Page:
Snowy Range Pass

Snowy Range Pass

Tuesday, June 07, 2011

Another Land of Lincoln

We spent our weekend visiting friends Jim and Helen in southern Indiana. This is our second visit since we met them at the Chicago Winnebago Rally last June. Since they have a spot to park our motorhome with full hookups, it makes for an easy stay. We had a great time catching up on what has gone on since our last visit and discussing future travel plans.

Since they have lived in the area all their lives, they have a great deal of local knowledge. So, like last time, we got to explore some sights that we had not heard of before.

We started at the Lincoln Boyhood National Memorial. Abraham Lincoln moved to the frontier of Indiana with his father, Thomas, mother Nancy Hanks Lincoln, and his elder Sarah at the age of 7. The many personal tragedies of Abe’s life started here with the death of his devoted mother just a short time after settling in the area. She died of the milk sickness, which is caused by cattle eating the toxic white snakeroot. The milk from these cows often proved deadly to those who drank the milk. Nancy was one of many who died that year-1818. The family carried on without her, with Sarah, age 12, taking on the household duties. After two years, Thomas Lincoln returned to Kentucky to find a wife and new mother for the family. He returned with the widow Sarah Bush Lincoln and her children to form a blended family. She proved to be a loving and supportive mother to Abe. He often spoke of her kindness and support in his quest for reading and learning.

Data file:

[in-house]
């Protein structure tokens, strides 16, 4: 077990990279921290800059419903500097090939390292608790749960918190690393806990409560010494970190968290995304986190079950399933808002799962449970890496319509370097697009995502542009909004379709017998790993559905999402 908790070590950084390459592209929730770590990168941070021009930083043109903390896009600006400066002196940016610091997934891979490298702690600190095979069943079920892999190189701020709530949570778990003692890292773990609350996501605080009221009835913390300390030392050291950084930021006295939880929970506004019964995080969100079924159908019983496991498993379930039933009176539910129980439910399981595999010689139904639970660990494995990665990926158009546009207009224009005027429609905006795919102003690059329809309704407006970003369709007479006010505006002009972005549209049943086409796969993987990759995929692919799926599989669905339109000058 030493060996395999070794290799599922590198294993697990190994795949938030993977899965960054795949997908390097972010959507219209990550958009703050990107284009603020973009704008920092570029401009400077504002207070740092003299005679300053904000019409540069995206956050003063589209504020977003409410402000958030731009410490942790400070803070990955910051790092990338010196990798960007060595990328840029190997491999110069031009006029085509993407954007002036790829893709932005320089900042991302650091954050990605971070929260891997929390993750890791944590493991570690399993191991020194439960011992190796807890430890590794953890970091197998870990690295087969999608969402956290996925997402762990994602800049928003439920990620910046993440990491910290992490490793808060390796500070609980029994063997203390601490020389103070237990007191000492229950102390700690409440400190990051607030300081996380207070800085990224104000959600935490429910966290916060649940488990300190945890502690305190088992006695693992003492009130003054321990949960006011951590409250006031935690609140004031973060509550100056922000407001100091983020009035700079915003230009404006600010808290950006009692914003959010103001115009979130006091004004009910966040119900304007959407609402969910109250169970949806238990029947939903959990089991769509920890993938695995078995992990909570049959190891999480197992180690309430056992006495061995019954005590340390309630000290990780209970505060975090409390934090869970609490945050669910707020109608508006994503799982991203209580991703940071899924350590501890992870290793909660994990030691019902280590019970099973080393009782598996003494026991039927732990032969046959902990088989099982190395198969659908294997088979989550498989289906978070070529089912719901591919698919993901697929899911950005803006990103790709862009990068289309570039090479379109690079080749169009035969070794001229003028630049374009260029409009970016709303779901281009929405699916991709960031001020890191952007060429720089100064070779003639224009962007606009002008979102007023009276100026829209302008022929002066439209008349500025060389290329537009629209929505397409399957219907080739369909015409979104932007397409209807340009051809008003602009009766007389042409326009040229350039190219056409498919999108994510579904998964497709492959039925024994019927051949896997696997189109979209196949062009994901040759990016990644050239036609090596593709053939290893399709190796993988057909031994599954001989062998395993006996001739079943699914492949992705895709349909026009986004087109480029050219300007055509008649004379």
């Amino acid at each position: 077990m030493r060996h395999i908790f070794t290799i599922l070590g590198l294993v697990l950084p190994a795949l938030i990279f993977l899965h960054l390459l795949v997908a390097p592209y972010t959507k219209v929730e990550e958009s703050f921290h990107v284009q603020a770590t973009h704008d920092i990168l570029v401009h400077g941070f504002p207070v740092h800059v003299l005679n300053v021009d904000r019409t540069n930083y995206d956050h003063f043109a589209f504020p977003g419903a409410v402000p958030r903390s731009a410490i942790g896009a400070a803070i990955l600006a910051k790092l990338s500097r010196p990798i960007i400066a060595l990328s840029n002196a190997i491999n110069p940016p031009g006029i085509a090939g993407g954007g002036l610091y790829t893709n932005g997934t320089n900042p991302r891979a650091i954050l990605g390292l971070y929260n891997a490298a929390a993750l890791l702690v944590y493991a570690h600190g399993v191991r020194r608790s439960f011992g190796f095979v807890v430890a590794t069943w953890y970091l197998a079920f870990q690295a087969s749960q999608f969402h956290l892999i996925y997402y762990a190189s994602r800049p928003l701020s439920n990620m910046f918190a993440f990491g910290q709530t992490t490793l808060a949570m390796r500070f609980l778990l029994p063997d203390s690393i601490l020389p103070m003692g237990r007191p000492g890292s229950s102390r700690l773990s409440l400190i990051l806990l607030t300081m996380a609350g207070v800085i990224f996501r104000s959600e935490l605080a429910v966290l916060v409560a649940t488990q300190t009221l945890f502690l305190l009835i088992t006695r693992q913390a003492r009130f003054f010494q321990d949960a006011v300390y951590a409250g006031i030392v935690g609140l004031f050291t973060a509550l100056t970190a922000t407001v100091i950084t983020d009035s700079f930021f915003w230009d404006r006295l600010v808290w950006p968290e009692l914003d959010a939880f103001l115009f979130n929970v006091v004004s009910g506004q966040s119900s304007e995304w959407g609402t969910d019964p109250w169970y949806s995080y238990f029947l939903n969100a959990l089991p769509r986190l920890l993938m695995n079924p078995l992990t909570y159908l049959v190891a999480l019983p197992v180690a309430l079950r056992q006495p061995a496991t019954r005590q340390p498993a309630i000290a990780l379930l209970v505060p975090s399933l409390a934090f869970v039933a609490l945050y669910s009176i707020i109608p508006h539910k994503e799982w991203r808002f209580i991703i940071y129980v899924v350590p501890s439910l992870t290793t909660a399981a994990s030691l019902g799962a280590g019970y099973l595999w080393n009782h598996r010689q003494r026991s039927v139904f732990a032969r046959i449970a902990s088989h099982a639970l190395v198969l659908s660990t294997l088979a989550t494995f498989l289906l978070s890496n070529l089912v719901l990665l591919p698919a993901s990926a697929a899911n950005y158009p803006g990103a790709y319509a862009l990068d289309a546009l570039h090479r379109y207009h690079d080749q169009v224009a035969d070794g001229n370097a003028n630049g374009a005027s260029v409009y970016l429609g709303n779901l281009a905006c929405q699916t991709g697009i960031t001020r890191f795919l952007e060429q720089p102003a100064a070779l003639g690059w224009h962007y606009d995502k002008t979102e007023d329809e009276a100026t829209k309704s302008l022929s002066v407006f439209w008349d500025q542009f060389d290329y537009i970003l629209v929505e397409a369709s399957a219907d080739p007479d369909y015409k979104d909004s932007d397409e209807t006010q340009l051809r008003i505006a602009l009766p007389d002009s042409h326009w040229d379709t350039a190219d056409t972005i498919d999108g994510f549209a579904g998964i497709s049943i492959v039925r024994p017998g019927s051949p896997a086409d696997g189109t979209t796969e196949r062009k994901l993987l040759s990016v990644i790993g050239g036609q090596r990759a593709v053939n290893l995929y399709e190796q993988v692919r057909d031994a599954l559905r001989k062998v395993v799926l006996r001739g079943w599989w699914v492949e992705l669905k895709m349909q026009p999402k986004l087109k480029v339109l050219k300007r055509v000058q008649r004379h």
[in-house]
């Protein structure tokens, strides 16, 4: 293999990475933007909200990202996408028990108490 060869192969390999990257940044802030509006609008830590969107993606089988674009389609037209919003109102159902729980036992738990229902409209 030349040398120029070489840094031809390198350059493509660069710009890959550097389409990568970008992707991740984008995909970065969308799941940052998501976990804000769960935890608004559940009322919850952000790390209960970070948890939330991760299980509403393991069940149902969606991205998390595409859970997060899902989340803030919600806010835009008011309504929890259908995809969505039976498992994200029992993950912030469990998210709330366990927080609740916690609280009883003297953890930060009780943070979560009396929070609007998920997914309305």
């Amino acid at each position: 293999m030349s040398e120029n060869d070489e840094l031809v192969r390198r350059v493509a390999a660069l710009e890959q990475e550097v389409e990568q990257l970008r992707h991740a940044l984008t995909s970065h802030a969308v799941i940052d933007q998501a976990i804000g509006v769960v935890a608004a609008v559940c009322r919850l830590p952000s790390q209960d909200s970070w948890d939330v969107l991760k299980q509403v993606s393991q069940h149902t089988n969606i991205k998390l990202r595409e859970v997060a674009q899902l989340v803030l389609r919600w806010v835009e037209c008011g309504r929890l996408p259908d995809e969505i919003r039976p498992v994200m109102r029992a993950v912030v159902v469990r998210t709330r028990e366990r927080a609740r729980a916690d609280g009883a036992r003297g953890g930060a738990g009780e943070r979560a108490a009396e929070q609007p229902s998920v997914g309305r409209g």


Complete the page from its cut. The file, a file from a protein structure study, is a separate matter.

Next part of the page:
Before the family would move on to Illinois in 1830, where Abe Lincoln would spend the next 30 years of his life, he suffered his next personal tragedy with the death of his sister Sarah during the birth of her first child, who also died.

The park has created a memorial building and a living farm on the site of the Lincoln farm just as it would have been during their time there. On the farm is the community cemetery where Nancy is buried along with other victims of the milk sickness outbreak. Near the living farm is the actual foundation of the original Lincoln cabin.

This is the place and people who formed the mind and spirit of Abraham Lincoln, which would propel him into history as the person who produced the emancipation proclamation and persisted during a long and bitter battle to preserve the Union.

Finally, we visited the town of Santa Claus, Indiana. Not surprising there is a lot of Christmas related shops and a nationally recognized amusement park-Holiday World.


Sue and Doug said...

okay now that is a first?..I never knew there was a town called Santa Claus, Indiana!..sounds like a little bit of Christmas Heaven!

Gail and Rick (Gypsy Turtles) said...

Interesting. Lincoln was a fascinating man. Thanks for sharing.

Rick and Paulette said...

Great blog! Thanks for the tour of Lincoln's boyhood home and some of the history. That's a place I'd really like to see some day. Lincoln was one of the greatest US Presidents, no doubt about it.

John and Ellen said...

Excellent post, I love the history. This is a location that I would like to visit. Thanks for the great tour!


E Squared and Mui said...

We stopped off to visit the Lincoln Boyhood Memorial in September 1991. We were moving from Utah to DC and it was a rather rushed visit. Thanks for taking us back there.

Judy and Emma said...

Abraham Lincoln and Santa Claus. What a combination! :)

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pidge said...

Where are you in Southern Indiana? Been to both places, but not for a while. Thanks for the tour. Brought back some memories

Paul and Marti Dahl said...

Another very interesting history post! Keep 'em coming, I enjoy them.

Was there any coal on sale in Santa Claus, IN? I figure in a town of that name with so many Christmas shops, you'd be able to find some cheap.

Janie and John said...

I didn't know about his boyhood home. Another spot to add to the list. Looks like a great place to visit.